Boycotts against dairy products have paid off, as Tnuva and other dairy concerns have cut prices on dozens of products. So, will what worked for cottage cheese work for electricity?
Itzik Alrov, the mastermind of the cottage cheese boycott, which arguably set off the summer's protests against the high cost of living that led to the convening and decision paper of the Trachtenberg Committee's report on lowering the cost of living in Israel, believes that it can.
Alrov this week called for Israelis to “boycott” the Israel Electric Company. The boycott does not necessarily entail turning off appliances, though; Alrov is calling on IEC customers to postpone payment of their bills, in the hope of creating a “cash crisis” at the IEC that will make it clear how angry customers are at ever-rising prices.
Just a few months ago, the IEC hiked rates by about 9.89%, saying that higher oil costs and the cutoff of gas from Egypt – due to terrorist activity that shut the flow of natural gas from Sinai to Israel for a long period - required them to charge higher rates. And this weekend, the IEC announced, it is raising rates by another 4.72%, again attributed to Egyptian supply problems.
IEC workers are generally the highest paid in the country on average, Alrov says, and the public utility commission that is supposed to look out for the public's welfare has been toothless, more or less routinely approving IEC rate hike requests (in its defense, officials on the commission said that the Electric Company wanted to raise the price of power by 20% in August, and that they talked IEC officials into raising rates by “only” about half).
Unlike with dairy products, there are no alternatives to buying electricity from the IEC, a state monopoly. And not paying the bill will result in a power turnoff, which consumers obviously will not stand for. But Alrov's idea is to create a short term cash crisis at the IEC; customers who don't pay their bill until its “past due” date will not have their power turned off, but instead will be charged interest (rates are very low right now) and a penalty (not very high, either). The IEC needs cash on a constant basis, and if its coffers are empty for a month or two, Alrov believes, the company will be forced to be a little more considerate of consumers.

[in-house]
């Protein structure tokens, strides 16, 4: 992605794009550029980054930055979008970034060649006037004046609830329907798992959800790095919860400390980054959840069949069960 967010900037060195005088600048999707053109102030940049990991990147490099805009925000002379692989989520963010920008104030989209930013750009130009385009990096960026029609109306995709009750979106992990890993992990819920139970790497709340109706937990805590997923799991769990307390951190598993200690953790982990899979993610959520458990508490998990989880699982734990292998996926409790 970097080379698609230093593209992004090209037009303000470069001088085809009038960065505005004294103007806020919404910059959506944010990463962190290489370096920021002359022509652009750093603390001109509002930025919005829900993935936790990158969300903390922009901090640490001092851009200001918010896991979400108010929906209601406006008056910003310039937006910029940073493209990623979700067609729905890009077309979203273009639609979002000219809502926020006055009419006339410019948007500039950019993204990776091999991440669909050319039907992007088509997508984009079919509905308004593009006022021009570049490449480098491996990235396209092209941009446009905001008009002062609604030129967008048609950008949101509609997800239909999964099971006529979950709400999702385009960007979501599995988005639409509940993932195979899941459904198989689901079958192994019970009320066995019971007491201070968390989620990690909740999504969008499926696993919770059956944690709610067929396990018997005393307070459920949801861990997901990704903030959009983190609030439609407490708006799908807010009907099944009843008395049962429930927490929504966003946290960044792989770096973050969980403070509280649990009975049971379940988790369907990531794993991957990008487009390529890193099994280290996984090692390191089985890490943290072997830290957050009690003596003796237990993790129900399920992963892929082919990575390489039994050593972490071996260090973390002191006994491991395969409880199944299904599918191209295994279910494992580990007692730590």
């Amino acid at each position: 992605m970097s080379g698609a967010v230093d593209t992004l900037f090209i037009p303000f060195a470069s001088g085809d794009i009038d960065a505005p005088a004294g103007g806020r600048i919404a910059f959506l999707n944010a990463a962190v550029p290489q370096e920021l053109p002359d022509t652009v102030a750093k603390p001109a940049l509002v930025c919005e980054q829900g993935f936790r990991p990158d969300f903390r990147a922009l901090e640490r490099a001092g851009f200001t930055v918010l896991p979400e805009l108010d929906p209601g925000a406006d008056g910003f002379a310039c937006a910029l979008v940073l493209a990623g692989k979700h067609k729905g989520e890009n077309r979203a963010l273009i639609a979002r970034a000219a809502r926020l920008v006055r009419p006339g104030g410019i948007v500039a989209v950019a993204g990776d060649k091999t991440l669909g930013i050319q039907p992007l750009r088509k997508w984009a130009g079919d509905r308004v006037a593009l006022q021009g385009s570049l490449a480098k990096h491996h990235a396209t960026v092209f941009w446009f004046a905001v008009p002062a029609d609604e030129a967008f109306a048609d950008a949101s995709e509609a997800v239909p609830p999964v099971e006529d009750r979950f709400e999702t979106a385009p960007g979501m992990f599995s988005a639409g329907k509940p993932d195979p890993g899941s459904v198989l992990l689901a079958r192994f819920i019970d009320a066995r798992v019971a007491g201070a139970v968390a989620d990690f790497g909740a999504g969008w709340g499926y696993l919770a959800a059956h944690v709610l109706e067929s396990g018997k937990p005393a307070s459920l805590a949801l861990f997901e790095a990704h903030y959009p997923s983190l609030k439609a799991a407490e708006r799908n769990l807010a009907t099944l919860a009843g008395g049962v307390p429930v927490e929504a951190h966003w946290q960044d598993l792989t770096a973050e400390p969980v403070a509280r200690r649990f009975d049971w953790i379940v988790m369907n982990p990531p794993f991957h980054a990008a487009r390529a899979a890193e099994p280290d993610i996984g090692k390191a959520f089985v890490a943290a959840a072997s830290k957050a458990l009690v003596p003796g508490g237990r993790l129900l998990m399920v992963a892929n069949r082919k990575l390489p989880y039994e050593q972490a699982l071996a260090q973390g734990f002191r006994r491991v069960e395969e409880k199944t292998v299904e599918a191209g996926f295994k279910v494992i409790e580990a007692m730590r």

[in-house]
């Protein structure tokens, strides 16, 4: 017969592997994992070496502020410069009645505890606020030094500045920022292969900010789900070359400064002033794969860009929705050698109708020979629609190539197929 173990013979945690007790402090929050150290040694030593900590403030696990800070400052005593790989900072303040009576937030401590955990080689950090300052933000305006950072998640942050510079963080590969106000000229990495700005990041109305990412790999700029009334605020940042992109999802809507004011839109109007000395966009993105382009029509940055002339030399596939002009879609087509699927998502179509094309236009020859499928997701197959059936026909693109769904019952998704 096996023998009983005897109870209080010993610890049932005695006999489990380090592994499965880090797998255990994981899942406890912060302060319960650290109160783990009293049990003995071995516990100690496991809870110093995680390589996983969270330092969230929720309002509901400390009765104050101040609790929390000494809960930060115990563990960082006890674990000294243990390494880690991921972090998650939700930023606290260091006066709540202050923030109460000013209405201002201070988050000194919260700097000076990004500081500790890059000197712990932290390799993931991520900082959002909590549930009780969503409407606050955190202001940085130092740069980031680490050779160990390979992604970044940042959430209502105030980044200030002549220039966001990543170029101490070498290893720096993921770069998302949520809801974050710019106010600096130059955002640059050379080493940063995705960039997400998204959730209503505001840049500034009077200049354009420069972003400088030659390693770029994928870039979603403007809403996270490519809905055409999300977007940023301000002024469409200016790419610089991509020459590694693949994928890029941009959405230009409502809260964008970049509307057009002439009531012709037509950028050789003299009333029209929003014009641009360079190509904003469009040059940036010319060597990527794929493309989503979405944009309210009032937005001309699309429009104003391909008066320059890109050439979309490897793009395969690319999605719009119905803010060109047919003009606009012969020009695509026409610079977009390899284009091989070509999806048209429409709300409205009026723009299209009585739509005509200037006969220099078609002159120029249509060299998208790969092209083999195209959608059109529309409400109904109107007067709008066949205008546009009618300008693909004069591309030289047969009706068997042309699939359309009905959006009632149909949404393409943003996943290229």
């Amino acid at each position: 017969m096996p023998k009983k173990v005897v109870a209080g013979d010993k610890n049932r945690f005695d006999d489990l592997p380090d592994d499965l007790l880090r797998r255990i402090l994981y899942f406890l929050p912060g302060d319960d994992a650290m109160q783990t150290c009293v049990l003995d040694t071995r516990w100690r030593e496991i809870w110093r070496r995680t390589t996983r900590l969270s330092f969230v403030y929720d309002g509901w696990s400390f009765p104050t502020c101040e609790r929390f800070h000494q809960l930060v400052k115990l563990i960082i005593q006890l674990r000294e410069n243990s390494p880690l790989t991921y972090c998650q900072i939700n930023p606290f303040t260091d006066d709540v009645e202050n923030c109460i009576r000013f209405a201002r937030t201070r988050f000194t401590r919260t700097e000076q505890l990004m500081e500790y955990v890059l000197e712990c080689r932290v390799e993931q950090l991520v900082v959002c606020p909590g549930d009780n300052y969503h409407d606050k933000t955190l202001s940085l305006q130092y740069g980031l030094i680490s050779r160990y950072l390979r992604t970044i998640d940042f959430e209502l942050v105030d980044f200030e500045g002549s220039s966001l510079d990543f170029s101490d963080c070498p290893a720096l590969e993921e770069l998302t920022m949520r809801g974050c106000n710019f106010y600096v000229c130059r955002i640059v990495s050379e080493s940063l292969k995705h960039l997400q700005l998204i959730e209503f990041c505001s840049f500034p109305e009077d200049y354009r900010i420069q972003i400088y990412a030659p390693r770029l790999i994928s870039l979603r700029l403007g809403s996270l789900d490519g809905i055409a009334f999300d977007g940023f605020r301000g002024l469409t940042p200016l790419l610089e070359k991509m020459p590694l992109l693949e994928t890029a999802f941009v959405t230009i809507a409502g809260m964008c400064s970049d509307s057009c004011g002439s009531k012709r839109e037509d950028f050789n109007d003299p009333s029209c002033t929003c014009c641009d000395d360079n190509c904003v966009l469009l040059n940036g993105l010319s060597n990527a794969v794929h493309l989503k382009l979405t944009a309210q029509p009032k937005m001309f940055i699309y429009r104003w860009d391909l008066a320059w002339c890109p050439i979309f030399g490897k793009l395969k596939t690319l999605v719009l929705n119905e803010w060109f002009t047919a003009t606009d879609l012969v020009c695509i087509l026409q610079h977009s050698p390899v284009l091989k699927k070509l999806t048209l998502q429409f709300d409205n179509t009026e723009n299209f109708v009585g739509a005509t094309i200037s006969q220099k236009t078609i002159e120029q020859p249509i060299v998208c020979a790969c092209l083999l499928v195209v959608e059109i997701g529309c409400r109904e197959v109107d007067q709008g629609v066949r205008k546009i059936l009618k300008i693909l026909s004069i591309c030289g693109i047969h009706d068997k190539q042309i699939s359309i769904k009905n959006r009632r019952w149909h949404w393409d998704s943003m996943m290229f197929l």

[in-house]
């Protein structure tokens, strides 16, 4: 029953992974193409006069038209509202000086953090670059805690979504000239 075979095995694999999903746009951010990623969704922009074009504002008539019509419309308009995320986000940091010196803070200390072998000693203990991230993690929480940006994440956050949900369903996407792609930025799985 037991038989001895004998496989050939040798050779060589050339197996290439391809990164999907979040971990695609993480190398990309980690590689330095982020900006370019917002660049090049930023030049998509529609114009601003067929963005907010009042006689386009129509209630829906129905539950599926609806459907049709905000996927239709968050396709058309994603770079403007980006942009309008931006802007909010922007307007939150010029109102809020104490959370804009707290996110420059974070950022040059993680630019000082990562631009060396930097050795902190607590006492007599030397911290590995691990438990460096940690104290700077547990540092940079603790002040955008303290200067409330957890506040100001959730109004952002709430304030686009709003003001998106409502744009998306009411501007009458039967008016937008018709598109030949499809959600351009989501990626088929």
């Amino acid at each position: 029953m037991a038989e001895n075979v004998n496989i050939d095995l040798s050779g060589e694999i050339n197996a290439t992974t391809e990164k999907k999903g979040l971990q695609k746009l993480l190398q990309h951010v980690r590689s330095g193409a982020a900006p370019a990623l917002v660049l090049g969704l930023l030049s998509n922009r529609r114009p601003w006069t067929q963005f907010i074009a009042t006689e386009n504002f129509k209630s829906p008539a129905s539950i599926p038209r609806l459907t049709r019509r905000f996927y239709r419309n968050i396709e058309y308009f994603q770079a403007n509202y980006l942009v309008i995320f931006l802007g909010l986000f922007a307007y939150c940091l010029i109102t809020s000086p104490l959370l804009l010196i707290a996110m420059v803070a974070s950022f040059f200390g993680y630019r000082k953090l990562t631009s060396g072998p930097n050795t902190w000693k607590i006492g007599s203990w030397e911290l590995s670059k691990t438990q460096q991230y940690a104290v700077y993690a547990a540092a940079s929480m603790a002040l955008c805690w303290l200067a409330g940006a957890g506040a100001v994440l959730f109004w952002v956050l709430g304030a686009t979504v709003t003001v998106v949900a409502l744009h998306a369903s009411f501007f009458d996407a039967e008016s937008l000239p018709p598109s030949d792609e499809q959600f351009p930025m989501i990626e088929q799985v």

The plan, Alrov wrote on his Facebook page, comes into effect November 11. Alrov is calling on IEC customers who have a “standing payment plan” (hora'at keva) to cancel the automatic payments they currently make to the IEC, and hold off on paying their next bill until they are dunned and threatened by the company – at which point, he says, the consumer will have made his opinion quite clear.
Trying another tack to keep costs under control, Attorney Yossi Fuchs filed a petition with the High Court Thursday demanding that this weekend's planned rate hike be prohibited. Fuchs wrote in his petition that long-suffering Israeli consumers were “counting on the court to stop the shocks of these electricity price increases.”
Fuchs added that the recent 10% rate increase was, according to the company, instituted because of the Egyptian gas shortage. However, gas is now flowing again from Sinai – and the entire point of the contract with Egypt was because it was supposed to make electricity cheaper. As such, Fuchs wrote, there is something wrong – dishonest, even – with the IEC's rate policy that needed to be examined and investigated. And until that investigation takes place, the company should not be allowed to raise prices.
In response, the IEC responded that it was not responsible for the sharp increase in natural resource prices, and that oil, coal, and gas had all gone up in price recently. In addition, the company said, any blame for rate hikes should be presented to the public utility commission, which approves those price hikes. The court is expected to rule on Fuchs' petition before the weekend.